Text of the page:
This chapter analyses how the Nanjing Massacre has been compared to the Holocaust in that both have become iconic, traumatic events that have waxed in importance over the past decades. It considers how history, memory and trauma have been used for political purposes to construct identity. The chapter focuses on the theories of affect emotion and feeling/bodily states to analyse the film, City of Life and Death, and examines how meaning is transferred about the Massacre through the senses. The chapter considers how the film’s affect circulates internationally, in that it has won numerous awards at international film festivals, including the 2009 Asian Film Awards, the Asian Pacific Screen Awards, the San Sebastian Film Festival and the Oslo Film Festival. It examines the various affective elements in City of Life and Death. City of Life and Death caused a great deal of controversy when it was released in China because it portrayed the Japanese solider Kadokawa as a benevolent figure.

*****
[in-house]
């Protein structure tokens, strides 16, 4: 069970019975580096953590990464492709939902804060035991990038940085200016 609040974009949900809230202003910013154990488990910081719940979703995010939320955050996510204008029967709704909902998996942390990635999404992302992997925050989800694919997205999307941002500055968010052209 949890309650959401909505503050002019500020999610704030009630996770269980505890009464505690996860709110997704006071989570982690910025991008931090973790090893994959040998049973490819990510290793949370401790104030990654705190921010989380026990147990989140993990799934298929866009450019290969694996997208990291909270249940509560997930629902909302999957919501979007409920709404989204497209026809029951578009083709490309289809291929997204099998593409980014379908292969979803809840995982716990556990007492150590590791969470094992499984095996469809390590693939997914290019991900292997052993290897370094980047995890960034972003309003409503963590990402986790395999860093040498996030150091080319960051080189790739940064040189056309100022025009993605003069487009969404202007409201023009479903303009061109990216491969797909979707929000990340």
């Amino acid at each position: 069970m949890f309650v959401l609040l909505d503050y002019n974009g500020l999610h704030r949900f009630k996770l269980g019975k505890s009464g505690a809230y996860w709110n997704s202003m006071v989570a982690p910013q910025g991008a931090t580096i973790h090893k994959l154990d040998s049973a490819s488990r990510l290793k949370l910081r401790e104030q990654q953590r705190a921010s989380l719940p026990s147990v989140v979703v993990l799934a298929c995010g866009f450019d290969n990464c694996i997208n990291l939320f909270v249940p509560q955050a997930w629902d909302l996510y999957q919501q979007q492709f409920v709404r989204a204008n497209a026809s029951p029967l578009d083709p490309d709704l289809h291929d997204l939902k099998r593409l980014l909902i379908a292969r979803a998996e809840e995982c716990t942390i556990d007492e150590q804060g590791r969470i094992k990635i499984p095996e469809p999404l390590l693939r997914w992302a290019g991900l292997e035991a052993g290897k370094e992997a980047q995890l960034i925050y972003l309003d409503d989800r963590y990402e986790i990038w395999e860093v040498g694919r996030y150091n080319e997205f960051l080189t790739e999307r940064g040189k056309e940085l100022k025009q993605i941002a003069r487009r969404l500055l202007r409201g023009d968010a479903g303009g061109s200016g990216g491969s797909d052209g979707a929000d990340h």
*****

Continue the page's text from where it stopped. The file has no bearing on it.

|Title of host publication||Chinese Cinemas|
|Subtitle of host publication||International Perspectives|
|Publisher||Taylor and Francis|
|Number of pages||16|
|Publication status||Published - 20 May 2016|
ASJC Scopus subject areas
- Social Sciences (all)